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P154: Exploring health care connections and transitions in care for patients presenting to emergency departments with acute wheezing illnesses

  • B. H. Rowe (a1), C. Villa-Roel (a1), M. Bhutani (a1), S. Couperthwaite (a1) and N. Runham (a1)...

Abstract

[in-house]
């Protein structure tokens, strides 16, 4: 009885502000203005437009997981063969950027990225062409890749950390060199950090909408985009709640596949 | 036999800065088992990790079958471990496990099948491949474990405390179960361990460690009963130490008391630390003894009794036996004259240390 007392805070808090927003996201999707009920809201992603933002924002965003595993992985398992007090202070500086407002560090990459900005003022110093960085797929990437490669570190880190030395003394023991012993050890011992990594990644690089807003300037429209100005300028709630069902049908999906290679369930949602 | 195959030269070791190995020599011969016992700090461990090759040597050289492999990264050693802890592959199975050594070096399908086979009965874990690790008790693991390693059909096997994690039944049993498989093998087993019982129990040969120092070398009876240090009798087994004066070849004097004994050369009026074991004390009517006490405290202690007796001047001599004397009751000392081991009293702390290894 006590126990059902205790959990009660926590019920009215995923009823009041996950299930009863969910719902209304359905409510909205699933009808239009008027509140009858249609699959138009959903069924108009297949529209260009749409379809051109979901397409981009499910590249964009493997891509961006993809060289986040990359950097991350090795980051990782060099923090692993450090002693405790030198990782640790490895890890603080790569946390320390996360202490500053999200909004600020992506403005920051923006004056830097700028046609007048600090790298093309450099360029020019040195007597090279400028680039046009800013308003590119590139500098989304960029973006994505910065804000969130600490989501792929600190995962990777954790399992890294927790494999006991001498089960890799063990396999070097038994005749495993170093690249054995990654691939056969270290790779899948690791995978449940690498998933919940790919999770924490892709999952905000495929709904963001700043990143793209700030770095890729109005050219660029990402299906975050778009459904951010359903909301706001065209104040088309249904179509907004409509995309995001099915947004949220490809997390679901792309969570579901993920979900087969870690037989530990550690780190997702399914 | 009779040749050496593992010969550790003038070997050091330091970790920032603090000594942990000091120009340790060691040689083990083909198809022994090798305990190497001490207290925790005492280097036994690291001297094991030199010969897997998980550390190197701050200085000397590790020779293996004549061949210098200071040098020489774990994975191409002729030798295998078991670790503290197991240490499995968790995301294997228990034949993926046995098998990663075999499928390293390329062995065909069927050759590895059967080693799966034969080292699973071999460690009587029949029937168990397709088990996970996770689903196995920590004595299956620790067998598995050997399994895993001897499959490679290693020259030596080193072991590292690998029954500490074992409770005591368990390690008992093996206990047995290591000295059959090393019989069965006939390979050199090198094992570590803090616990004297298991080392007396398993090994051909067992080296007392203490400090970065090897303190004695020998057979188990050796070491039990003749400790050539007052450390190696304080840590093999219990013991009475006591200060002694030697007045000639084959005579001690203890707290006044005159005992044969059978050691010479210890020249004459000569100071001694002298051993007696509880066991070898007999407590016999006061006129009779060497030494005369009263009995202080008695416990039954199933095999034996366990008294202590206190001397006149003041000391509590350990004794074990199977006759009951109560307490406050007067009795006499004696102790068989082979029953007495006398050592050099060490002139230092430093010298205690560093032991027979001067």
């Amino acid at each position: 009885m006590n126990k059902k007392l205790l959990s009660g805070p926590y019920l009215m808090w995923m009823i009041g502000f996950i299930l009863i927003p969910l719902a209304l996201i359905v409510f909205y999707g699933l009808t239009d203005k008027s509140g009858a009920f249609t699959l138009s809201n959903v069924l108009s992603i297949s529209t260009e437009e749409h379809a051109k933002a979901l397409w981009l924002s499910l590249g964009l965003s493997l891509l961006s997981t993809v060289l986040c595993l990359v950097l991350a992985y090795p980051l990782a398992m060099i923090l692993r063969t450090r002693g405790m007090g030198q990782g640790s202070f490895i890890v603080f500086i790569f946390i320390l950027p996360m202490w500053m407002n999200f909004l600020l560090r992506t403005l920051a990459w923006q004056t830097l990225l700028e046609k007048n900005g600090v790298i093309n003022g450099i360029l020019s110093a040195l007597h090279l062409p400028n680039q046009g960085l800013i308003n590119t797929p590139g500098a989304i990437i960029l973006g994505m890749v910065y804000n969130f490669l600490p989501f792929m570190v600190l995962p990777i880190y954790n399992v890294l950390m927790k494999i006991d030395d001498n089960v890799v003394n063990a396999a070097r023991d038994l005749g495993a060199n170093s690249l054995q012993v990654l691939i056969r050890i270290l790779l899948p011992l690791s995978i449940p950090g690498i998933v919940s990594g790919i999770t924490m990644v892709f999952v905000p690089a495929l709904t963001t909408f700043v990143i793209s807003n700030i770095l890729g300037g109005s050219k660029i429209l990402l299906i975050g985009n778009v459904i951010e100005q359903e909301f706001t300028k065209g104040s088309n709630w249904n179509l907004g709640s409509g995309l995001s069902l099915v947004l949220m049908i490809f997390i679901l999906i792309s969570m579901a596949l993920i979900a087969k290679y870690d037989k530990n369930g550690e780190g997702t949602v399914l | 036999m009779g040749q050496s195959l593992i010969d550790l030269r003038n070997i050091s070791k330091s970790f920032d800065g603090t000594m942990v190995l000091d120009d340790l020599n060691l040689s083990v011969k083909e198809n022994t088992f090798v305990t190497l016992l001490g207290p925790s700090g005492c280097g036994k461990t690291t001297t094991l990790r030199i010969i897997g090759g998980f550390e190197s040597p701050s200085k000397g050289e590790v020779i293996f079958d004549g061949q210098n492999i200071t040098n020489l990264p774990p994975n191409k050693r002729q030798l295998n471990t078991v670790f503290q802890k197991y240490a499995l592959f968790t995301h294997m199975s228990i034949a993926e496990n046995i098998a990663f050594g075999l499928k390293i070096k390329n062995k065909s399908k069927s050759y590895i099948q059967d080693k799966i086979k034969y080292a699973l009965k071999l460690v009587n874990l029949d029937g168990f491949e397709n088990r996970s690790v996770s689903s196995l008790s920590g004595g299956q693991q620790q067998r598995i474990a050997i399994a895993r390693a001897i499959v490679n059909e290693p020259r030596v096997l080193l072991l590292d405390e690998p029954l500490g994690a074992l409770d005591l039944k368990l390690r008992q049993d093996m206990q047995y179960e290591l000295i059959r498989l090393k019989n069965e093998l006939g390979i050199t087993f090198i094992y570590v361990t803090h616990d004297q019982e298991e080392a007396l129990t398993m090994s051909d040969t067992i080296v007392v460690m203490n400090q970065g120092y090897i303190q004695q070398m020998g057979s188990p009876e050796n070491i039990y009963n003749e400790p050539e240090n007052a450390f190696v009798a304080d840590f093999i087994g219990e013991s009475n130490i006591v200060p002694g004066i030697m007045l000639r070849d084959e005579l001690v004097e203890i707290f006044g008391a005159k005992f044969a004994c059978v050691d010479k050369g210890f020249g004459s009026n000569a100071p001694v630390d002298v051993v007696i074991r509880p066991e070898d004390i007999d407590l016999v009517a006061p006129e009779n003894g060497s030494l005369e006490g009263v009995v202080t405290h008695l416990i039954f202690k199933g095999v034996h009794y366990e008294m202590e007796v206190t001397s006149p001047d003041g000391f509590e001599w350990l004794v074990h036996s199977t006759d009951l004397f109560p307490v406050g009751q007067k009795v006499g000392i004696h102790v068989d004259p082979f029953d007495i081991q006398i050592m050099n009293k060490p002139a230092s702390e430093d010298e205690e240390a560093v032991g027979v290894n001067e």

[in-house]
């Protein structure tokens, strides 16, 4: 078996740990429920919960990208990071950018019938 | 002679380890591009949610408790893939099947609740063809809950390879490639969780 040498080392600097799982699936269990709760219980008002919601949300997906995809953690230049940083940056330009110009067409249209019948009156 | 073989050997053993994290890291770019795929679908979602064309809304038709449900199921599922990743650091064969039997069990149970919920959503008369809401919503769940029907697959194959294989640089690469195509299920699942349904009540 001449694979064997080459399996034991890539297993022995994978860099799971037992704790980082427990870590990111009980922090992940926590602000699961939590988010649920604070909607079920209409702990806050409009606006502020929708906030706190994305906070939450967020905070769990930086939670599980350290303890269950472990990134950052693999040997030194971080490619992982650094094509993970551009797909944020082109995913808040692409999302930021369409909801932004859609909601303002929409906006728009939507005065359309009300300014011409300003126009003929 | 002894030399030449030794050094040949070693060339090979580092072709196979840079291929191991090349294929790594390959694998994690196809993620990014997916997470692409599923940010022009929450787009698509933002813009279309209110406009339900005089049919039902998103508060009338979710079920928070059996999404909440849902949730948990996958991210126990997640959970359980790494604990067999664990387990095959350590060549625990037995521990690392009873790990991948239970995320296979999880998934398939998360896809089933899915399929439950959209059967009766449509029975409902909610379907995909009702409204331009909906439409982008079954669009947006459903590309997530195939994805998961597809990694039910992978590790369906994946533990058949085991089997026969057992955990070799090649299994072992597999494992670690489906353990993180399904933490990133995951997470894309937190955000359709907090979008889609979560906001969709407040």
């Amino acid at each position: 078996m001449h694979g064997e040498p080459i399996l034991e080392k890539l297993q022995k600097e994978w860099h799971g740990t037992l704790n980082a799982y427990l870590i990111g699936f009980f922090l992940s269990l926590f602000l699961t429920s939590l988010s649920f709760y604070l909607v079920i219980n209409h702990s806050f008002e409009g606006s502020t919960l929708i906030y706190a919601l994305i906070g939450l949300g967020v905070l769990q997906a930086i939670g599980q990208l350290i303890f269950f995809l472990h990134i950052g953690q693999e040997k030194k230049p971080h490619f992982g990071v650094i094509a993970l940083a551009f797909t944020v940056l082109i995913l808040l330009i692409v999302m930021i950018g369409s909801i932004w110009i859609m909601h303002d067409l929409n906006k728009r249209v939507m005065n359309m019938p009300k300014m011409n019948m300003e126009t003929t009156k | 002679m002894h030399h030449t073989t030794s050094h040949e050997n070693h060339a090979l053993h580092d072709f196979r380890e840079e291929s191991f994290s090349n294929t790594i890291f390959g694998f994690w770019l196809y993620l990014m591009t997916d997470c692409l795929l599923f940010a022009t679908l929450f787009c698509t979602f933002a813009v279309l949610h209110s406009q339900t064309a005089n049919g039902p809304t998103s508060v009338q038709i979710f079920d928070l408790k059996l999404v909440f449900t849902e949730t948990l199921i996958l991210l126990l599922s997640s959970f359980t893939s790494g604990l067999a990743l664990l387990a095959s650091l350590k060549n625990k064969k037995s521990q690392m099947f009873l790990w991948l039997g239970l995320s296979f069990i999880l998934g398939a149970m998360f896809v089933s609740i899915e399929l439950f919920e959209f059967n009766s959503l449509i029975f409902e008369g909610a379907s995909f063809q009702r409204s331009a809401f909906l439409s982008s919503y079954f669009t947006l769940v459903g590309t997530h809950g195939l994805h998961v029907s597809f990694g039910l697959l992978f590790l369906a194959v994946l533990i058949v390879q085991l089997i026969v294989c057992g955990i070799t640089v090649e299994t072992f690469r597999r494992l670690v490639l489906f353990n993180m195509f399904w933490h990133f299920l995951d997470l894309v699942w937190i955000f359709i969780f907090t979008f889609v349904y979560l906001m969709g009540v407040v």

Introduction: Asthma and/or chronic obstructive pulmonary disease (COPD) exacerbations often result in emergency department (ED) visits. This study examined the health-related personnel providing regular care to patients with asthma and/or COPD, as well as, explored the coordination of care between the ED and outpatient settings. Methods: Descriptive cross-sectional examination of patients presenting with asthma and/or COPD exacerbations to two EDs in Edmonton between August and December 2017. Using patient interview methods information on demographics, established health care connections and health system use was collected; information on consultations, disposition and referrals was collected through chart review methods. Results: A total of 50 patients were recruited (14 patients with asthma and 36 patients with COPD). Most of the patients with asthma were female (64%) and their median age was 36 years (interquartile range [IQR]: 29, 46); sex was evenly distributed among the patients with COPD and their median age was 68 years (IQR: 61, 78). The majority reported having a family doctor (86% of the patients with asthma and 94% of the patients with COPD). On the day of admission to the ED, 29% of the patients with asthma visited their family doctor while 42% of the patients with COPD visited their Respirologist; these doctors referred >70% of the patients to the ED. While in the ED, consultations were requested in 21% of the patients with asthma (all to Pulmonary) and in 78% of the patients with COPD (evenly divided between Medicine and Pulmonary). Transition coordinators and social workers were involved in the ED care of <15% of the patients with COPD. Most patients with asthma were discharged home (86%) and 64% of the patients with COPD were hospitalized. After discharge, 14% of the patients with asthma and 50% of the patients with COPD were referred to specialized care. Conclusion: While the study patients with asthma and COPD had different health professionals providing regular care to their respiratory conditions, they both sought care before presenting to the ED. More health professionals were involved in the ED care of patients with COPD than of those with asthma. This study provided important information to support further research projects exploring ways to effectively and efficiently improve the delivery, comprehensiveness and utilization of health care services.

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